UK Risk Underwriting Update – Country and Sector analysis

Last month, our Economic Research team released the Q3 2022 Country and Sector Risk Barometer, which highlights Coface’s assessment of the level of risk in different countries and sectors. In the latest Barometer, 19 countries had their ratings downgraded, and there were 49 downgrades across our sector assessments.

This provides for gloomy reading worldwide, but what is happening in the UK? Christophe Souquet, Underwriting Director for Coface UK and Ireland, has provided his insight into the current economic climate in the UK.

United Kingdom country risk analysis

UK country risk analysis

The UK economy has been badly hit by inflation (above 10%, source: Office for National Statistics (ONS)), soaring energy costs, and high interest rates. Household disposable income is falling, and consumer confidence is at a record low.

Low growth (circa 2%, source ONS), high inflation, and lower government support for UK businesses are all contributing factors and are strong non-payment indicators.

Business insolvencies continue to rise sharply in the UK (+18% vs. September 2021, +84% vs. September 2020, and +11% vs. September 2019; source: ONS).

United Kingdom sector risk analysis

WER sector risk analysis

All industries are contributing to the rise in insolvencies, though construction, retail, and personal services (especially the hospitality industry) are probably the most sensitive ones. Construction is usually the first sector affected by cycle changes.

We are seeing an increasing number of companies, not only SMEs, struggling at the moment. Materials shortages are having an impact on costs with the implementation of price rises along the supply chain, leading to more companies struggling with cash flow management.


The recent insolvency of Avonside Group Services, one of the largest UK roofing contractors, is a good example of growing difficulties in the construction sector. 2023 might be a challenging year for the construction sector, with new orders dropping to low levels. All areas of the construction sector might be impacted (residential and commercial construction, civil engineering).


The retail sector is also struggling at the moment. All main sub-sectors are being impacted (food and non-food retail, department stores, specialised stores, high-street retail chains, and online retailers).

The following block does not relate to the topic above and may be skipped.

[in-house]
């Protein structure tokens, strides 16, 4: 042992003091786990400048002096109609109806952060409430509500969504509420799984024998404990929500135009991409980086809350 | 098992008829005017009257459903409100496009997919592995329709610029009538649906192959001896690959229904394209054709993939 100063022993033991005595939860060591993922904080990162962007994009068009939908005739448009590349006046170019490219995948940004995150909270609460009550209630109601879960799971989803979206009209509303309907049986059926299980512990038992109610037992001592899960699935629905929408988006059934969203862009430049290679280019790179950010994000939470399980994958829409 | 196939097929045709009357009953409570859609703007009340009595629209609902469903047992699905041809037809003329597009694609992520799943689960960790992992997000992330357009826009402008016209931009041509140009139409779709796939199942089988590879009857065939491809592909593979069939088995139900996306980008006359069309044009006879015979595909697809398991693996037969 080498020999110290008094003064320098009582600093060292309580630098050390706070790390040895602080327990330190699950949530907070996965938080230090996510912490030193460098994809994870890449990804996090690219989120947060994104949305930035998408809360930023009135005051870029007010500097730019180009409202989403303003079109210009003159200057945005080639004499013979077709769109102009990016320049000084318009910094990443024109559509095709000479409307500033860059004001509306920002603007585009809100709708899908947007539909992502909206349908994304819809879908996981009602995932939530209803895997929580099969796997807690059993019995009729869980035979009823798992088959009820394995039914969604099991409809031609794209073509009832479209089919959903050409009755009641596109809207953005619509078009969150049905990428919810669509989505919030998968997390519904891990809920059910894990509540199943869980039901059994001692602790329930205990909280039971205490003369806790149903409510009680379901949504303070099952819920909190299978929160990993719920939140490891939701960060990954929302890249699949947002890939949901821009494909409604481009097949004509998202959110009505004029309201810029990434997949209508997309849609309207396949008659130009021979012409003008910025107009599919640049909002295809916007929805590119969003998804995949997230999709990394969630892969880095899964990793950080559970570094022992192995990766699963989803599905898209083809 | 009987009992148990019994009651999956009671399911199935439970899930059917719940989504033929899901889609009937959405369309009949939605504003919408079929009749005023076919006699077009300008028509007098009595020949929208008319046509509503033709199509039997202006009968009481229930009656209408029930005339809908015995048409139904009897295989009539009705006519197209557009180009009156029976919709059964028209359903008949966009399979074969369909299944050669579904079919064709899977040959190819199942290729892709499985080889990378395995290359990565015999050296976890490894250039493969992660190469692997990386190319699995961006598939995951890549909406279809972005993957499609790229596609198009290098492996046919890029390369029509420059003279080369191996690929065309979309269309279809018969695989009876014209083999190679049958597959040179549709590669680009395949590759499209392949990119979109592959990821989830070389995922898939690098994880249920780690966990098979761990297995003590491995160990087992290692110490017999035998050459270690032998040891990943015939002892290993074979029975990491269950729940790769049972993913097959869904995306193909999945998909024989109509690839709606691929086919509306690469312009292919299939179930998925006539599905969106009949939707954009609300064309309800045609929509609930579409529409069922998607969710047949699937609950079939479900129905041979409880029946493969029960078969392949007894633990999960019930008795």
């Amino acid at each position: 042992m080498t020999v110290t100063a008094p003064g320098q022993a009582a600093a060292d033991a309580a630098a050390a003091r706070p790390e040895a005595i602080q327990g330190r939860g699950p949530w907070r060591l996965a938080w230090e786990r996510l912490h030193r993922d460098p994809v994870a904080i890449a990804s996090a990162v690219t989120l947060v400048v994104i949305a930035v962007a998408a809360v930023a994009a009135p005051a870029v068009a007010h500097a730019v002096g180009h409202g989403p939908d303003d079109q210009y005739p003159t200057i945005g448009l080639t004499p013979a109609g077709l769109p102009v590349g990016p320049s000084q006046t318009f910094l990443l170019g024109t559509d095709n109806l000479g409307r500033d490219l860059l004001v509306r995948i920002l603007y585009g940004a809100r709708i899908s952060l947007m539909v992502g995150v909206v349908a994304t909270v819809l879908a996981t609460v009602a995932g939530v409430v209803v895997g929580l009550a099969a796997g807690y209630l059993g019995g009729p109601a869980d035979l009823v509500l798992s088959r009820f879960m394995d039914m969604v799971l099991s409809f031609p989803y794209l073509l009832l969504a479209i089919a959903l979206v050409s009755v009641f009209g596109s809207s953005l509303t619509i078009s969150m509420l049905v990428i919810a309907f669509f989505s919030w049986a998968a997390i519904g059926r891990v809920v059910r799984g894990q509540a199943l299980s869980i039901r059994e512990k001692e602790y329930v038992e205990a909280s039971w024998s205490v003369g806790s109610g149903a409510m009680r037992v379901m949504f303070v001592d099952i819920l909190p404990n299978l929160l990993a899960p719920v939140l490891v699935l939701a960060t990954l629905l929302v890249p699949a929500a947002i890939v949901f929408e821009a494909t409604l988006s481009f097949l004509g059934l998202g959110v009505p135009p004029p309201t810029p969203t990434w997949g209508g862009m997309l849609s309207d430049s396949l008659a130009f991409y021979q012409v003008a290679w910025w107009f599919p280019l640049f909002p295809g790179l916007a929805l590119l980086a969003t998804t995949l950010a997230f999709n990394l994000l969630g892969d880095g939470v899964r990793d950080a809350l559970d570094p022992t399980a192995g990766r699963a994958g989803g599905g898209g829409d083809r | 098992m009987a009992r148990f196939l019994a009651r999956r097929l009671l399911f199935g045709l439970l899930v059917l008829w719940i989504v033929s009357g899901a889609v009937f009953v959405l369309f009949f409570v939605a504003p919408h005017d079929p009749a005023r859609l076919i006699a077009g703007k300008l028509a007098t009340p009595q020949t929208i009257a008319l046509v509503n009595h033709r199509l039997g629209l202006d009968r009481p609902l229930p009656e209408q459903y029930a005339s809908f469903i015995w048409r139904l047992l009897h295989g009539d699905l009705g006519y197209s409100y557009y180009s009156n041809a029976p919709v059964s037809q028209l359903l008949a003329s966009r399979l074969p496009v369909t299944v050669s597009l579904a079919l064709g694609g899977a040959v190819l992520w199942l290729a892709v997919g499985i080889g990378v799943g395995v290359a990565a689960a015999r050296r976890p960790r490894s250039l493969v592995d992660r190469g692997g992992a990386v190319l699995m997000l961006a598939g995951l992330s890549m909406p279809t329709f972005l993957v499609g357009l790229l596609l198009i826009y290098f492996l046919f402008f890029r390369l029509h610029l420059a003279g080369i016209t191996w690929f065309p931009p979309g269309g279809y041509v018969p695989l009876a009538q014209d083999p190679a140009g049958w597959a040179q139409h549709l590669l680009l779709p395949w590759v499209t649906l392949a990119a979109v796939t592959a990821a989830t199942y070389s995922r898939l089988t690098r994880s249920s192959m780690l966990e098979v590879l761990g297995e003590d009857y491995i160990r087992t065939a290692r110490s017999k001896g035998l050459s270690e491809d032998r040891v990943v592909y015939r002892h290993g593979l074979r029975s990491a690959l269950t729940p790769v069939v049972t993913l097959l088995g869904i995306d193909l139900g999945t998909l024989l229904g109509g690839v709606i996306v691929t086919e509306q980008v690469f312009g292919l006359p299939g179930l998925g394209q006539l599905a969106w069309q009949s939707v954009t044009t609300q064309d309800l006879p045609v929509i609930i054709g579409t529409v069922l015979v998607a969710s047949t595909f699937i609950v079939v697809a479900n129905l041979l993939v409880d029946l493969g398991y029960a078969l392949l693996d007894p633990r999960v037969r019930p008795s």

Several insolvencies were seen in the sector during the pandemic period, with a high volume of store closures and business restructuring through the CVA process. However, following an increase in footfall as stores re-opened, rising inflation, interest rate rises, and higher energy costs are now affecting consumer sentiment, which has curbed spending.

The brick and mortar model suffers due to high fixed costs, but we have also seen pure online businesses go bankrupt due to falling demand (the most recent one being

Traditional supermarket chains are under fierce competition from new types of players. The dominance of the Big 4 (Tesco, Asda, Sainsbury, and Morrisons) has come under increasing threat from hard discounter chains headed by Aldi and Lidl. Asda and Morrison’s have particularly struggled against the new competition.

Other sectors

The automotive sector (shortages in the global supply chain, especially electronic components, commercial impacts from the China Zero COVID policy) and, to a lesser extent, the transport sector (improving demand but companies often suffering from tight liquidity and weak balance sheet structure) also continue to suffer in the UK.

On the other hand, the pharmaceutical industry remains fairly resilient.

Is a recession on the horizon?

While our research team has significantly downgraded their growth forecasts for 2023 in all regions worldwide, Europe is undoubtedly the one whose outlook has darkened the most over the summer. Thus, a recession seems inevitable in all major European economies this winter, and most of them will even record negative growth for the year as a whole.

Bruno Fernandes, Head of Macroeconomic Research at Coface, explains: “Whether it takes the form of a “voluntary” reduction (suspension of activities that have become unprofitable because of energy costs) or forced rationing decreed by governments, the drop in energy consumption will probably result in lower production and a decline in GDP, the extent of which will depend largely on the severity of the winter.”

“The Bank of England (BoE) and the European Central Bank (ECB) are forced to hike their key rates at a much faster pace than expected, due to the acceleration of core inflation, but also to limit the depreciation of the pound sterling and the euro against the dollar, which fuels imported inflation.”

“In addition to the observed or anticipated interest rate differential with the US dollar, these currencies are being dragged down by expectations of an imminent recession in Europe and by the considerable widening of the UK and Eurozone trade deficits this year due, in particular, to their soaring energy bills.”

Christophe Souquet Bruno Fernandes

Christophe Souquet (left), Underwriting Director, Coface UK and Ireland

Bruno Fernandes (right), Head of Macroeconomic Research, Coface

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